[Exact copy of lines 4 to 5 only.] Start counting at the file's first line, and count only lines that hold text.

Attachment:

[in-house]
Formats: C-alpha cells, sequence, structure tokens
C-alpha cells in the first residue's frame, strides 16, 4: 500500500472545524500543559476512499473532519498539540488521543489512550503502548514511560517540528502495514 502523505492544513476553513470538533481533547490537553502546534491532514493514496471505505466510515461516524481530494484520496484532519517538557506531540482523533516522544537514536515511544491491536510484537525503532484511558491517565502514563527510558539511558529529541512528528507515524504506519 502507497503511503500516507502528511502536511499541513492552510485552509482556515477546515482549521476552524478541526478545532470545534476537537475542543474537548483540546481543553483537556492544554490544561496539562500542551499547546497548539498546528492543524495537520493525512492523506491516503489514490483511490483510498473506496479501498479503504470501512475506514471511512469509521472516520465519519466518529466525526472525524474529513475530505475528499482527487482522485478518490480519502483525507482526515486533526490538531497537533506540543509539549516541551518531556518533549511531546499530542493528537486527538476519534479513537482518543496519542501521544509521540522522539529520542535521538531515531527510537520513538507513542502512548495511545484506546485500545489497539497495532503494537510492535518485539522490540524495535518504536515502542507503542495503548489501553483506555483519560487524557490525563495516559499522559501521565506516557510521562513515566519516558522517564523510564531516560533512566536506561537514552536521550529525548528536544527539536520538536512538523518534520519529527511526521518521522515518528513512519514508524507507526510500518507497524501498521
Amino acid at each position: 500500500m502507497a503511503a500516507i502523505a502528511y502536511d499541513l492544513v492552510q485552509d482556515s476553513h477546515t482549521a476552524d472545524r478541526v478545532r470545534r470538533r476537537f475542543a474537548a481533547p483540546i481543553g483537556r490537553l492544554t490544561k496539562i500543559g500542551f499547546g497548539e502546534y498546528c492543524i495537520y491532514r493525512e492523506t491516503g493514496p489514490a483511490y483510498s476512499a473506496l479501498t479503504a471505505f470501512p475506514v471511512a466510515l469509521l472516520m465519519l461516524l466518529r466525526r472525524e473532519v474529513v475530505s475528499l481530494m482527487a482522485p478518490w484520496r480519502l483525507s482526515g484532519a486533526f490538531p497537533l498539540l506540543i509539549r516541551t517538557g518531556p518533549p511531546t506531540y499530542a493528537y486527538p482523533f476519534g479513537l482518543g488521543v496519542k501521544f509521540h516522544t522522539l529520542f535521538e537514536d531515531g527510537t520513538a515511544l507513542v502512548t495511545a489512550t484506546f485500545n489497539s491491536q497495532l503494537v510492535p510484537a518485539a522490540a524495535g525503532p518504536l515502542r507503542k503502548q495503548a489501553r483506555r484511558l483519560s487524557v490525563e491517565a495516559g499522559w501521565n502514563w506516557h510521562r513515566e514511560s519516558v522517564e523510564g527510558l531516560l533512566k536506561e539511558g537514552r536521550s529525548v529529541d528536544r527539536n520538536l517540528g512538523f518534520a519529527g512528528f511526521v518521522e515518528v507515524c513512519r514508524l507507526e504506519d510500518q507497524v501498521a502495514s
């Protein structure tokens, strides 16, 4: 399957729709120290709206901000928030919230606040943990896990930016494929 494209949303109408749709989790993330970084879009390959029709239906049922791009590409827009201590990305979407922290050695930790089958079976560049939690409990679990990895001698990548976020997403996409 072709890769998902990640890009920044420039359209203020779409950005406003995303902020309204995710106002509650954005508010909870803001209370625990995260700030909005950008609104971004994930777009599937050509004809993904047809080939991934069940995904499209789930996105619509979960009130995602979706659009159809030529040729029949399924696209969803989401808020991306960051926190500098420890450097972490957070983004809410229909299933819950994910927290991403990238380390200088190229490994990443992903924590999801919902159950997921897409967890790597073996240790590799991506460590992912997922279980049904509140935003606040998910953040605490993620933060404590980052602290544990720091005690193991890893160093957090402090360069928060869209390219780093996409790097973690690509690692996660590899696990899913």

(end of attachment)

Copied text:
Amino acid at each position: 500500500m502507497a503511503a500516507i502523505a502528511y502536511d499541513l492544513v492552510q485552509d482556515s476553513h477546515t482549521a476552524d472545524r478541526v478545532r470545534r470538533r476537537f475542543a474537548a481533547p483540546i481543553g483537556r490537553l492544554t490544561k496539562i500543559g500542551f499547546g497548539e502546534y498546528c492543524i495537520y491532514r493525512e492523506t491516503g493514496p489514490a483511490y483510498s476512499a473506496l479501498t479503504a471505505f470501512p475506514v471511512a466510515l469509521l472516520m465519519l461516524l466518529r466525526r472525524e473532519v474529513v475530505s475528499l481530494m482527487a482522485p478518490w484520496r480519502l483525507s482526515g484532519a486533526f490538531p497537533l498539540l506540543i509539549r516541551t517538557g518531556p518533549p511531546t506531540y499530542a493528537y486527538p482523533f476519534g479513537l482518543g488521543v496519542k501521544f509521540h516522544t522522539l529520542f535521538e537514536d531515531g527510537t520513538a515511544l507513542v502512548t495511545a489512550t484506546f485500545n489497539s491491536q497495532l503494537v510492535p510484537a518485539a522490540a524495535g525503532p518504536l515502542r507503542k503502548q495503548a489501553r483506555r484511558l483519560s487524557v490525563e491517565a495516559g499522559w501521565n502514563w506516557h510521562r513515566e514511560s519516558v522517564e523510564g527510558l531516560l533512566k536506561e539511558g537514552r536521550s529525548v529529541d528536544r527539536n520538536l517540528g512538523f518534520a519529527g512528528f511526521v518521522e515518528v507515524c513512519r514508524l507507526e504506519d510500518q507497524v501498521a502495514s
């Protein structure tokens, strides 16, 4: 399957729709120290709206901000928030919230606040943990896990930016494929 494209949303109408749709989790993330970084879009390959029709239906049922791009590409827009201590990305979407922290050695930790089958079976560049939690409990679990990895001698990548976020997403996409 072709890769998902990640890009920044420039359209203020779409950005406003995303902020309204995710106002509650954005508010909870803001209370625990995260700030909005950008609104971004994930777009599937050509004809993904047809080939991934069940995904499209789930996105619509979960009130995602979706659009159809030529040729029949399924696209969803989401808020991306960051926190500098420890450097972490957070983004809410229909299933819950994910927290991403990238380390200088190229490994990443992903924590999801919902159950997921897409967890790597073996240790590799991506460590992912997922279980049904509140935003606040998910953040605490993620933060404590980052602290544990720091005690193991890893160093957090402090360069928060869209390219780093996409790097973690690509690692996660590899696990899913």